The Mole Conference is one of the biggest Multi-Stakeholder annual platforms in the water, sanitation and hygiene (WASH) sector in Ghana and is named after the venue of the maiden edition, Mole in the Northern Region of Ghana. Over the years, it has brought  together sector practitioners from NGOs, Government, Private Operators, Networks, CBOs, CSOs, etc., to dialogue, learn and share knowledge and information on specific themes that affect the WASH sector.
Meanwhile, last year’s conference held on the theme; ‘‘Towards Decentralised WASH Services Delivery: Challenges and Lessons", took place in Busua near Takoradi in the Western Region of Ghana from Wednesday August 10, to Friday August 12, 2011 under the distinguished patronage and chairmanship of Nana Kwesi Agyemang IX, Paramount Chief of Lower Dixcove in Busua.

Sunday, August 12, 2012

Nigeria to embark on oil clean-up of Ogoniland


The UN Environment Programme (UNEP) has welcomed the Government of Nigeria’s decision to proceed with a major oil contamination clean-up of Ogoniland in the Niger Delta.
This decision follows the presentation of scientific assessment of oil pollution in Ogoniland to Nigerian President Goodluck Jonathan, twelve months ago by the UNEP  underlining serious public health and environmental impacts.
The report emphasised the need for swift action to prevent the pollution footprint from spreading further and exacerbating the already tragic legacy for the Ogoni people.
Diezani Alison-Madueke, the Nigerian Minister of Petroleum Resources, announced late last month that the Hydrocarbon Pollution Restoration Project had been established to “fully implement the United Nations Environment Programme’s Assessment Report on Ogoniland.”
According to a statement from UNEP, the clean-up will be conducted under a new Nigerian government initiative—the Hydrocarbon Pollution Restoration Project, while the Government of Nigeria has indicated that it will now define the scope, actions and financing of the project.
But although the UNEP Environmental Assessment of Ogoniland had proposed an initial sum of US$1 billion to cover the first five years of clean-up operations, it is envisaged that while some on-the-ground results could be immediate, overall, countering and cleaning up the pollution and catalysing a sustainable recovery of Ogoniland could take 25 to 30 years and will require long term financing.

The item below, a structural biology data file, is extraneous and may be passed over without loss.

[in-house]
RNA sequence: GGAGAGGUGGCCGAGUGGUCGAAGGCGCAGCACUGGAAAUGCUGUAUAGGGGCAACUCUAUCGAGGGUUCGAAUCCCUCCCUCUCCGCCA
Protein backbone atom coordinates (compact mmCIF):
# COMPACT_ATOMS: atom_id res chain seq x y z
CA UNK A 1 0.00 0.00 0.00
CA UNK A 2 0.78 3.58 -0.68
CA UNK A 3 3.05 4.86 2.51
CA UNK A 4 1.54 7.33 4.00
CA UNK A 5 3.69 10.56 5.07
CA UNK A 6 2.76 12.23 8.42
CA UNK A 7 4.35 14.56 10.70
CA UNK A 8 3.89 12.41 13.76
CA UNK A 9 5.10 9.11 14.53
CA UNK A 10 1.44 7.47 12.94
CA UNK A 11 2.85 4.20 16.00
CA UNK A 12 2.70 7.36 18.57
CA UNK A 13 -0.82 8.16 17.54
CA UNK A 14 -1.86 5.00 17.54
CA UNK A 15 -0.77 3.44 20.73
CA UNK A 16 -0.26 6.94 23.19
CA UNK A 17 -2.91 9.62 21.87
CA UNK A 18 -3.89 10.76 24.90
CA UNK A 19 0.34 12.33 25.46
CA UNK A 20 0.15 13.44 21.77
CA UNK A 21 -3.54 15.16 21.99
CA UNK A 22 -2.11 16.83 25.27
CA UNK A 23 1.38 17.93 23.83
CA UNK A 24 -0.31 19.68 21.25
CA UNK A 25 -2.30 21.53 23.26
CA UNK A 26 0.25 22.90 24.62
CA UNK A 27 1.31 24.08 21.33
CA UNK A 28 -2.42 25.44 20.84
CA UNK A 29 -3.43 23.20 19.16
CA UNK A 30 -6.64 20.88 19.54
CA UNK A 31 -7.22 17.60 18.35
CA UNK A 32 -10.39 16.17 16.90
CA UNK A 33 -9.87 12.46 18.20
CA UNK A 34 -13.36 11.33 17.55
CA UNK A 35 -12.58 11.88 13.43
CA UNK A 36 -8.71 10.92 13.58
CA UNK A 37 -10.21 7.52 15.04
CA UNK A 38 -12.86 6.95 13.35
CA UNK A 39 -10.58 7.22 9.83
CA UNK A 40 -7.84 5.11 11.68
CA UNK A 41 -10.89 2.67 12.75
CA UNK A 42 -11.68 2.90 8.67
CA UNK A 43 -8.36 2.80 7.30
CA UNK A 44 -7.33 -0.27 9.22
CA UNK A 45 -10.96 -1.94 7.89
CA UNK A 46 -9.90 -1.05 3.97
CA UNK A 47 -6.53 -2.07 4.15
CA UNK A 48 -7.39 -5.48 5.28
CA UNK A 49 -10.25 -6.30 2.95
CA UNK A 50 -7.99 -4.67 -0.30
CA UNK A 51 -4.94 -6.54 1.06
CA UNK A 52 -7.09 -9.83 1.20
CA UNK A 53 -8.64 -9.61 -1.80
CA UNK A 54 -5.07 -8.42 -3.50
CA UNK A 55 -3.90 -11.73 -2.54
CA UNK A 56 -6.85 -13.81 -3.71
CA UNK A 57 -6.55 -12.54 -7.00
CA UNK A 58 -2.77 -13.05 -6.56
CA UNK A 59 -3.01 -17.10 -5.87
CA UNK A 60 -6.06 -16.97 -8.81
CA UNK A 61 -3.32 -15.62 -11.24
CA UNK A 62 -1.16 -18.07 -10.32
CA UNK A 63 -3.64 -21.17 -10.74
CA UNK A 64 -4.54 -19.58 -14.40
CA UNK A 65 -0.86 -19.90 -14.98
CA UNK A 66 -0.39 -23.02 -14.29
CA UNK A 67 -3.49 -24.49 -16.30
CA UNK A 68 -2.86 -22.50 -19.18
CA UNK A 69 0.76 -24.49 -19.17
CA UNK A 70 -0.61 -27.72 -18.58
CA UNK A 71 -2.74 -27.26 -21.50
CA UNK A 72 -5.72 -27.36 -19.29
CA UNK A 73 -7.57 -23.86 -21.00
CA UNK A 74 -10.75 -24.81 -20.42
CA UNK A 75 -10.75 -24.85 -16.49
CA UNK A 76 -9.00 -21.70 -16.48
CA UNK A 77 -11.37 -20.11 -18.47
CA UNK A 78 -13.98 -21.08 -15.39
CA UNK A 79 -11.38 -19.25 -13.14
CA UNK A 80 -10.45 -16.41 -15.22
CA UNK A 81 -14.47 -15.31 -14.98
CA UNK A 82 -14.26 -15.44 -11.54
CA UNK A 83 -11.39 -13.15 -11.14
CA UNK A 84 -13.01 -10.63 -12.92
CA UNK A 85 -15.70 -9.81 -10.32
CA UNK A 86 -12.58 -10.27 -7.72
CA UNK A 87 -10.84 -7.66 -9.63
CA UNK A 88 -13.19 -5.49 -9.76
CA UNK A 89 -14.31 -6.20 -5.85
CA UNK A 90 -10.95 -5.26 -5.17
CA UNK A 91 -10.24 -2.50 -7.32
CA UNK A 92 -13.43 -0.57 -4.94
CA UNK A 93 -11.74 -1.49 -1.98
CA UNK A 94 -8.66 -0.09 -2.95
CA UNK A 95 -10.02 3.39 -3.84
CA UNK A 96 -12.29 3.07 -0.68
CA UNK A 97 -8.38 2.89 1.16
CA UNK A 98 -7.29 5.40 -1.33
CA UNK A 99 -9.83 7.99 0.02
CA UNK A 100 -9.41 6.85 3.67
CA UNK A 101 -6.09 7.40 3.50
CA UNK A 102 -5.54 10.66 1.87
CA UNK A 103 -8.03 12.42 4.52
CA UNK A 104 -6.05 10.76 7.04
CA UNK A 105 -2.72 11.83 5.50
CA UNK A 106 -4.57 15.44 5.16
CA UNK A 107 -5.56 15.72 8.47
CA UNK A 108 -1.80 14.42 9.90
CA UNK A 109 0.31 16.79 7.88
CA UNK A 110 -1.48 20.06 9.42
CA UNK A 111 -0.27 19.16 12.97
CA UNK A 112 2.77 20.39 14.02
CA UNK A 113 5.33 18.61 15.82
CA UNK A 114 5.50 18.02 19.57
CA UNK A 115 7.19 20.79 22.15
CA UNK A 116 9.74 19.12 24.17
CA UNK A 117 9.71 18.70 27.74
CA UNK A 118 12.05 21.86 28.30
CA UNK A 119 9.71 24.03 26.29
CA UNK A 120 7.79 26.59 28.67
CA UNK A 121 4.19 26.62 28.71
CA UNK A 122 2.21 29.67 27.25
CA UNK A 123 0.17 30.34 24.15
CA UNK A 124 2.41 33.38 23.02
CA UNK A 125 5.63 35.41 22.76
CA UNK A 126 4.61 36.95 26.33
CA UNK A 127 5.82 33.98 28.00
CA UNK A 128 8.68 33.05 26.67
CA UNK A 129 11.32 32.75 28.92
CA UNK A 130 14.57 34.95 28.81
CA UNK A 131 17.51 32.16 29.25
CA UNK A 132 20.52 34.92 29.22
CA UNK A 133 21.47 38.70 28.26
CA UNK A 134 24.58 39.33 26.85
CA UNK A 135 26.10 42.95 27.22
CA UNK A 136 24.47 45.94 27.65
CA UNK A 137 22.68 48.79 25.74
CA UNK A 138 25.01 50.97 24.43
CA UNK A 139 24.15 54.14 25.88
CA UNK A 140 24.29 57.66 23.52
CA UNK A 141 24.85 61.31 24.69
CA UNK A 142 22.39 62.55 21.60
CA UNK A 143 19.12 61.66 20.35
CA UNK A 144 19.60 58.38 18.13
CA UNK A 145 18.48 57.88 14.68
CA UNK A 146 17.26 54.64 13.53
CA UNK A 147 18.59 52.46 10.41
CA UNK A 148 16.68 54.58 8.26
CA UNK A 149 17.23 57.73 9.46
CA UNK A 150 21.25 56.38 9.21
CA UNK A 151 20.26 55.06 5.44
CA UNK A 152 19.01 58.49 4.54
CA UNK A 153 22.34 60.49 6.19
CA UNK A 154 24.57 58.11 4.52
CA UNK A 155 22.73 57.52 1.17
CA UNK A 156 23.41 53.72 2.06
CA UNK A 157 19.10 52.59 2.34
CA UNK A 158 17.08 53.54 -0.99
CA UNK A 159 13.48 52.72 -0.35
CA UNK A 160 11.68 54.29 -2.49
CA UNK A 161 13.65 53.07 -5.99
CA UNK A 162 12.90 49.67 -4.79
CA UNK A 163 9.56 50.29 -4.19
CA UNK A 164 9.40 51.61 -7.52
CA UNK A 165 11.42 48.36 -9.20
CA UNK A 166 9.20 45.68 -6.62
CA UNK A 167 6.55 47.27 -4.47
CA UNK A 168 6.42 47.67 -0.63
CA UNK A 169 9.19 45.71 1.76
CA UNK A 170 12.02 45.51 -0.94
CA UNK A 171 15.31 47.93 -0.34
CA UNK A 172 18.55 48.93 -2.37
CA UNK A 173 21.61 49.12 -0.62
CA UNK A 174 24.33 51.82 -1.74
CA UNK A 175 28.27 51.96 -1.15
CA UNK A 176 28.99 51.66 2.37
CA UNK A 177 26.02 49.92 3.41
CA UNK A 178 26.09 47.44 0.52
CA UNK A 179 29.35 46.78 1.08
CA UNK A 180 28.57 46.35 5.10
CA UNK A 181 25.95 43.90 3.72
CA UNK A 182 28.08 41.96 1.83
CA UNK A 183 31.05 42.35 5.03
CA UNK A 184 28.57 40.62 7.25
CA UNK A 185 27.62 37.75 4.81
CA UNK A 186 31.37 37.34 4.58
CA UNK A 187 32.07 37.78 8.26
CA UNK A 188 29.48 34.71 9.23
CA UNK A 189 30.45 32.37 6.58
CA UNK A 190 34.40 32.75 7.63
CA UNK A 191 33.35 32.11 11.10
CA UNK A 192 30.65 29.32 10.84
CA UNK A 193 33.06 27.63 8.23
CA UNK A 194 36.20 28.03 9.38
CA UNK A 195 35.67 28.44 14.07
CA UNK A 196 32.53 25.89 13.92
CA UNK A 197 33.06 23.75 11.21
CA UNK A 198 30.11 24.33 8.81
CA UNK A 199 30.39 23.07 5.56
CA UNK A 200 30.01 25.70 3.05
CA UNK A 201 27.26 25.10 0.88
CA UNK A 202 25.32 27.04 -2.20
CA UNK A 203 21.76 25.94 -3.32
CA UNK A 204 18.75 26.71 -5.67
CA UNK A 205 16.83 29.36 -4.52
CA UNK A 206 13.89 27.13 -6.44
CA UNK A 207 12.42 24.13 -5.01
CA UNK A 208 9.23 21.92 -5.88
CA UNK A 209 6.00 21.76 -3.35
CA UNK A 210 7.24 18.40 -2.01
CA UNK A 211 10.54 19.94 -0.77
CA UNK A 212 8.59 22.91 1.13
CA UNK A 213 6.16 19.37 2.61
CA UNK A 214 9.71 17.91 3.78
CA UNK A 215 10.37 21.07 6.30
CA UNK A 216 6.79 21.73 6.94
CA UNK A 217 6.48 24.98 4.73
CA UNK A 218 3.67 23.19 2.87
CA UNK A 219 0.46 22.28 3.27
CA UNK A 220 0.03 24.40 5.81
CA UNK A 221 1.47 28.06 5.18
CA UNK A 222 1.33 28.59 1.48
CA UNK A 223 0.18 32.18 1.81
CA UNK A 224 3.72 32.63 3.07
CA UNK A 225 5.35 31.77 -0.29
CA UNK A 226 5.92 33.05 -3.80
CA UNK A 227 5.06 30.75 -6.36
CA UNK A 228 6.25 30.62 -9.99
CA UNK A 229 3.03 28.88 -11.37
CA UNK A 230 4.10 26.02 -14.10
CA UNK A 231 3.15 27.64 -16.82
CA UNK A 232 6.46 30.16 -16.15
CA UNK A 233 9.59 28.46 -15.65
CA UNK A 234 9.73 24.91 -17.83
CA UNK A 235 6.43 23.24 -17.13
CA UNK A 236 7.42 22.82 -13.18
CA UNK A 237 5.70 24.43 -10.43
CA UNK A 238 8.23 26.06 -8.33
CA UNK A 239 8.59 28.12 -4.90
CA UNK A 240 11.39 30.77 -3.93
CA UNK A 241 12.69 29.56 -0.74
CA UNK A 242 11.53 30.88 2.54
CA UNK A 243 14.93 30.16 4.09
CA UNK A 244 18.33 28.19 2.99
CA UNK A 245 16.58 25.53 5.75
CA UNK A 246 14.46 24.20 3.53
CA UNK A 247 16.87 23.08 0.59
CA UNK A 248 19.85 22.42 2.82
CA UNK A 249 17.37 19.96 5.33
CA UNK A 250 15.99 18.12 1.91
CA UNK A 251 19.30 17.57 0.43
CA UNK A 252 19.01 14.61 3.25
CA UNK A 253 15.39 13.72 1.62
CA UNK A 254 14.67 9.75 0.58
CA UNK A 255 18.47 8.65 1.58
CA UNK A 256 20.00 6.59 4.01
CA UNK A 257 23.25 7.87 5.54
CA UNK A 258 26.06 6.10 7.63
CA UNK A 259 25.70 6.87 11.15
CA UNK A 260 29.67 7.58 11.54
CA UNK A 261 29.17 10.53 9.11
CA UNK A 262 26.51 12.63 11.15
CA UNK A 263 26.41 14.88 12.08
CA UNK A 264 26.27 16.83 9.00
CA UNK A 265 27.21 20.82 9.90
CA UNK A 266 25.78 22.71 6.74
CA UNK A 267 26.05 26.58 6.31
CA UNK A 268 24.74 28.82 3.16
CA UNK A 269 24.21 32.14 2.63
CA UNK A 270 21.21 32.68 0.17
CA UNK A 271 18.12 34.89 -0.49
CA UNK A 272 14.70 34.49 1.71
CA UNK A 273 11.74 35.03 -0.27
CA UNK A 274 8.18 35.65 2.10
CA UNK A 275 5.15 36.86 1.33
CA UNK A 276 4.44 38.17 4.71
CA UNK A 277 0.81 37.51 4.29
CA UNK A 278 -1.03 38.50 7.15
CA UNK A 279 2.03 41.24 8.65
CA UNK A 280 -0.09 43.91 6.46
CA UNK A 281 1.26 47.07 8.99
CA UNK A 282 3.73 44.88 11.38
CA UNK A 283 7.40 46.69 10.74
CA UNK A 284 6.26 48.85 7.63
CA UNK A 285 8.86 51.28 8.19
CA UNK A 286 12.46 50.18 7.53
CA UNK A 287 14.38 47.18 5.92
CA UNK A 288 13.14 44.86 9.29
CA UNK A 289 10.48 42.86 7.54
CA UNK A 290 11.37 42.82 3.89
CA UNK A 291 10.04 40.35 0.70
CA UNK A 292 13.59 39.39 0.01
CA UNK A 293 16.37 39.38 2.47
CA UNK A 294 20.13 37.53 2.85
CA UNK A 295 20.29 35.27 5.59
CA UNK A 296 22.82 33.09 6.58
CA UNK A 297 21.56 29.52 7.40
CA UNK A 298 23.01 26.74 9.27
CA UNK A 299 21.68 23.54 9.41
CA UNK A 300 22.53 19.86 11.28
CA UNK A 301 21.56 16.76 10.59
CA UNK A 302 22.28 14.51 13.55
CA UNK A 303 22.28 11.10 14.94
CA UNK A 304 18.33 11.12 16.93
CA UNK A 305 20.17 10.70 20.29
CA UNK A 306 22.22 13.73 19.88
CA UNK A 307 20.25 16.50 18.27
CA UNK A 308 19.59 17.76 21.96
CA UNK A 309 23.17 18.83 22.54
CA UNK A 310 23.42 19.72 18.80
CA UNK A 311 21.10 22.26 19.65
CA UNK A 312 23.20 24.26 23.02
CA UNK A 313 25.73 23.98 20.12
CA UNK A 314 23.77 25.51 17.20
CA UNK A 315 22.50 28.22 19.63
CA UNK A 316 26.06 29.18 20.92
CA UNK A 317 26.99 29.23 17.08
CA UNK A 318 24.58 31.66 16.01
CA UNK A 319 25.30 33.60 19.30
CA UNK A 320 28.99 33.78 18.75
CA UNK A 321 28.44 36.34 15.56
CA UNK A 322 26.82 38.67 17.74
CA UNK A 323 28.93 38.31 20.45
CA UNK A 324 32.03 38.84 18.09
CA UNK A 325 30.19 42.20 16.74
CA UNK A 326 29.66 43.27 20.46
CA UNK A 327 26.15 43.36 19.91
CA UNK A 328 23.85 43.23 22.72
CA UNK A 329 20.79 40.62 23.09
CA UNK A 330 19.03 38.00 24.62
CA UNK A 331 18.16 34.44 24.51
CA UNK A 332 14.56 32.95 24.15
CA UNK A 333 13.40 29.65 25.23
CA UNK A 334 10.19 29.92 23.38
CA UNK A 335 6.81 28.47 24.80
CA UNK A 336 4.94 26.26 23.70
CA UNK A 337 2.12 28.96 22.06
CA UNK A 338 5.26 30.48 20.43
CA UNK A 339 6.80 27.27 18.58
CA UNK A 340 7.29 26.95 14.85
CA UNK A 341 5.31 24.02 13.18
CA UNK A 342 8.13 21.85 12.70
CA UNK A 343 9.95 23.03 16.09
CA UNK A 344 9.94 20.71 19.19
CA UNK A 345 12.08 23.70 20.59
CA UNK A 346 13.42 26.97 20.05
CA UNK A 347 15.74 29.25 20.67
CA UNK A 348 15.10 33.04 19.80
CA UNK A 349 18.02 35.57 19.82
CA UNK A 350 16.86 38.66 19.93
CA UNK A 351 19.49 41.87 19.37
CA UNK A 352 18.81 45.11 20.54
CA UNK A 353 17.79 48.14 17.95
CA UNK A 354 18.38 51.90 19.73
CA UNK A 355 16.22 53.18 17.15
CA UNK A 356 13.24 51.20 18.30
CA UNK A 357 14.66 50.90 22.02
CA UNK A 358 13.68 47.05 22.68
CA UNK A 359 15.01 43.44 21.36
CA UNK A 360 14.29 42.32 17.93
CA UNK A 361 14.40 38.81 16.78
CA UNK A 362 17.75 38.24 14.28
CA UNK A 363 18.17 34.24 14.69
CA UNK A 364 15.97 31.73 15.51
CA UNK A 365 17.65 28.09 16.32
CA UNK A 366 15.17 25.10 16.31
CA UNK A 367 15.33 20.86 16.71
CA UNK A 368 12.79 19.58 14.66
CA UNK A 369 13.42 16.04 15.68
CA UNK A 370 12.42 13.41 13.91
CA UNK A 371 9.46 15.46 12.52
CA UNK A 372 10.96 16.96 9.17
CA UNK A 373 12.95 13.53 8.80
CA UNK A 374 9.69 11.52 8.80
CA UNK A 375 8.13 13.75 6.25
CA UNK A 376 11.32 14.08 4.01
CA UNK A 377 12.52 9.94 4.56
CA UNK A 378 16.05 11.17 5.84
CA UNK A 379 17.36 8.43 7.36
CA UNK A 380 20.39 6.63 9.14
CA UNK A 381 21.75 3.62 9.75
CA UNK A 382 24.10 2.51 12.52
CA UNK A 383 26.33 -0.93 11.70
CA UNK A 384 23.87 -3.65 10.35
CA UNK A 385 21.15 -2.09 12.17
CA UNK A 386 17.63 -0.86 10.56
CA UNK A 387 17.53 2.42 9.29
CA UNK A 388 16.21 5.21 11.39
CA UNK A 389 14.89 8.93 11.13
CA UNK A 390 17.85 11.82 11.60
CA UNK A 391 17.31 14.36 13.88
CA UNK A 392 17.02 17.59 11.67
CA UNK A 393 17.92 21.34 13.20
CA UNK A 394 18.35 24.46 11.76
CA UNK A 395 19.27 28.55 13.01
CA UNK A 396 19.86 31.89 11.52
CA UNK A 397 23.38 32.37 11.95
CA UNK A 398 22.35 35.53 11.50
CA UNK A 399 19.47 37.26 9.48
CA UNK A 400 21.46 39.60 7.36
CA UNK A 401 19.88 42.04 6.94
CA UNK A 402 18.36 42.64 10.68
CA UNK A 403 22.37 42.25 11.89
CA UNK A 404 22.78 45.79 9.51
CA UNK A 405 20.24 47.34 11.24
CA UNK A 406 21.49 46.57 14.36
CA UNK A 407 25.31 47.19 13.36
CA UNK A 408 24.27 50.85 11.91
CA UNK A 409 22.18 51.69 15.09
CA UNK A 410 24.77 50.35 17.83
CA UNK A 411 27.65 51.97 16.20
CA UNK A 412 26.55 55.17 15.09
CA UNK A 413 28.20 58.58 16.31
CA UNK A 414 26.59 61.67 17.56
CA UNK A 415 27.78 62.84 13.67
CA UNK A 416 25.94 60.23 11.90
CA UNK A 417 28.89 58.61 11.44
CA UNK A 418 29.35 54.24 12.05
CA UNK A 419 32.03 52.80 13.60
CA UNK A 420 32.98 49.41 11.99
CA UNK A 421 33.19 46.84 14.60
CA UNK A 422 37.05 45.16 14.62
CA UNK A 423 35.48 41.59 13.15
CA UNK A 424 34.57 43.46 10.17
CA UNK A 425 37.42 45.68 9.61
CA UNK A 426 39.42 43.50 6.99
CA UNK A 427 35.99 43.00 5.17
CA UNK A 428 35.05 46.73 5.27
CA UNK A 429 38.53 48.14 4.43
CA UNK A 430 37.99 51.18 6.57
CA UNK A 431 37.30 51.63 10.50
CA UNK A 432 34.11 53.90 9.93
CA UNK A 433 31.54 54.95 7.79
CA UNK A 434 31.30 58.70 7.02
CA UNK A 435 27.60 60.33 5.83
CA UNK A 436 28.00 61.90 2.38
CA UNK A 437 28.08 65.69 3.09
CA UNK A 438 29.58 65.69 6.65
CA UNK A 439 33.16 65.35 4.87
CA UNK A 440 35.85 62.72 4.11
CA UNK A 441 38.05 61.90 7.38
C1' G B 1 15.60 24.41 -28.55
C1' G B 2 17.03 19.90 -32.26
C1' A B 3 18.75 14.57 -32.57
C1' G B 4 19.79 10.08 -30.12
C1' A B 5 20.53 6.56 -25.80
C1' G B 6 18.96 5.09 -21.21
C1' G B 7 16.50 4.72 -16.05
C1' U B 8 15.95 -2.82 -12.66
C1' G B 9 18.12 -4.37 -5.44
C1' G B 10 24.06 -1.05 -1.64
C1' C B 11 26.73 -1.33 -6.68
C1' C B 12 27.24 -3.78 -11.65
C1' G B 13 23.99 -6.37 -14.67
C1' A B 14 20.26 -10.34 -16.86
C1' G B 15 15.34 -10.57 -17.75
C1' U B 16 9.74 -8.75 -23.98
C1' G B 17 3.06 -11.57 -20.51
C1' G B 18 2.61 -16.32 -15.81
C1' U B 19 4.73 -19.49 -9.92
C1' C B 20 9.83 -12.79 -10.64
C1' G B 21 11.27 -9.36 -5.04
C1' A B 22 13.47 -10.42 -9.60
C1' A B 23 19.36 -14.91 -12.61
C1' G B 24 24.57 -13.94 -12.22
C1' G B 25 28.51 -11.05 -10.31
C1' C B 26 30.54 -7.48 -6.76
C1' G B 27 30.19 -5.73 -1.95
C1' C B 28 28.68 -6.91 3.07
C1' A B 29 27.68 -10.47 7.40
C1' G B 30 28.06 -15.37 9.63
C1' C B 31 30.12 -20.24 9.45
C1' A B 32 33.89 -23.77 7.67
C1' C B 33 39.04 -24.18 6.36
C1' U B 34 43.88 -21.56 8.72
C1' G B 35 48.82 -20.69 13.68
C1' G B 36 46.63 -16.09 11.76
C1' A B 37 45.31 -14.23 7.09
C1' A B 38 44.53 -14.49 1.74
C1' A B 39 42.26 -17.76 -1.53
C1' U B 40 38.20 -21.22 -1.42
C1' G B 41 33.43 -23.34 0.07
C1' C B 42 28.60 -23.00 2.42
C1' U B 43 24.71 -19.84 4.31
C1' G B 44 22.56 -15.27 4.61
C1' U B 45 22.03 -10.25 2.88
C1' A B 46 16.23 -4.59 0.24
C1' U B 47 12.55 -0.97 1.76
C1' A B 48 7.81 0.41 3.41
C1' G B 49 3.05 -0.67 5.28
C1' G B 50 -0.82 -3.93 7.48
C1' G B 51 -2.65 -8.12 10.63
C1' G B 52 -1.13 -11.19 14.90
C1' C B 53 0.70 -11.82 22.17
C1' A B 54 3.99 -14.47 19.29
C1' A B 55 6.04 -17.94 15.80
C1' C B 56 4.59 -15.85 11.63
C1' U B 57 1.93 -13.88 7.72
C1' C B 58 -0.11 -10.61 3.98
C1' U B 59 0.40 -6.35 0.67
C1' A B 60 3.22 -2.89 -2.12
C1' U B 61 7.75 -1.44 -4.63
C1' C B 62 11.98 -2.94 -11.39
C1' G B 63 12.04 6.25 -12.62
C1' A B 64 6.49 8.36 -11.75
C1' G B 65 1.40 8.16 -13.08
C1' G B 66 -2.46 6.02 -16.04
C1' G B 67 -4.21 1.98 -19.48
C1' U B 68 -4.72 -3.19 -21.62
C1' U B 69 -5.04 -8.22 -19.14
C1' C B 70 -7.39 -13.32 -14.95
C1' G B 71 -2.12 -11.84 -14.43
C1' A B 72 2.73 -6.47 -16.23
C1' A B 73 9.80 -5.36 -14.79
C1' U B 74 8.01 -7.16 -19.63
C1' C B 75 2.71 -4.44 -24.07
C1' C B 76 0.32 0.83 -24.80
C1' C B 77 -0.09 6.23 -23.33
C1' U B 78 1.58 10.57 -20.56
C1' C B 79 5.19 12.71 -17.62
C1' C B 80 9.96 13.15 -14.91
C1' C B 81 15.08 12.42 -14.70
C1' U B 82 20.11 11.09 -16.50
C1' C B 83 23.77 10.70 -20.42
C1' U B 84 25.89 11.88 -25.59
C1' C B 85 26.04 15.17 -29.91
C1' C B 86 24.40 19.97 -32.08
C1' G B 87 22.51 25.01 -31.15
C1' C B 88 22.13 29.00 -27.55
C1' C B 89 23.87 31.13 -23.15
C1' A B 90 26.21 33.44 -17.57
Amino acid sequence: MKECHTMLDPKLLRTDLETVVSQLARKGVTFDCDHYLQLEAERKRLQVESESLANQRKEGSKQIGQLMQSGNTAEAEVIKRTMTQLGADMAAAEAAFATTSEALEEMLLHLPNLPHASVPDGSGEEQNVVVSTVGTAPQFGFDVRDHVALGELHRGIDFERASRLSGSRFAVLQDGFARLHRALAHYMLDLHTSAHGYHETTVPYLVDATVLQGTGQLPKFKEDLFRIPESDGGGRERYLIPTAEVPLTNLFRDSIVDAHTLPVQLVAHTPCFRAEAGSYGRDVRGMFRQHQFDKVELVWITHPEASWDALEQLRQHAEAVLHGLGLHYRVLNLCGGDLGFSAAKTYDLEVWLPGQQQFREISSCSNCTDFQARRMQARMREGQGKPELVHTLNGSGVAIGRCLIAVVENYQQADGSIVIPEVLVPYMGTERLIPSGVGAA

Culminating in the report was the compilation of a two-year scientific assessment, during which period the UNEP team examined more than 200 locations, surveyed 122 kilometres of pipeline rights of way, reviewed more than 5,000 medical records and engaged over 23,000 people at local community meetings.
Altogether more than 4,000 samples were analysed, including water taken from 142 groundwater monitoring wells drilled specifically for the study and soil extracted from 780 boreholes.
In one community, at Nisisioken Ogale, in western Ogoniland, the report found that families were drinking water from wells that was contaminated with benzene – a known carcinogen – at levels over 900 times above World Health Organisation guidelines.  
Following that revelation, the Rivers State Government introduced alternate water supplies to the affected communities at Nisisioken Ogale, with trucks delivering safe drinking water.
In his comments on the clean-up decision, Achim Steiner, UN Under-Secretary General and UNEP Executive Director, said at the beginning of this month: “On the anniversary of the Ogoniland assessment there are now clear and encouraging signals that the government is keen to move on the recommendations - this is a welcome development for the people and the environment of this region who have suffered, and continue to suffer, the legacy of some 50 years of unsustainable oil exploration and production.”
“UNEP stands ready to assist the government and its agency with expertise for getting the Hydrocarbon Pollution Restoration Project up and running so as to improve the lives and livelihoods of the Ogoni people,” he added.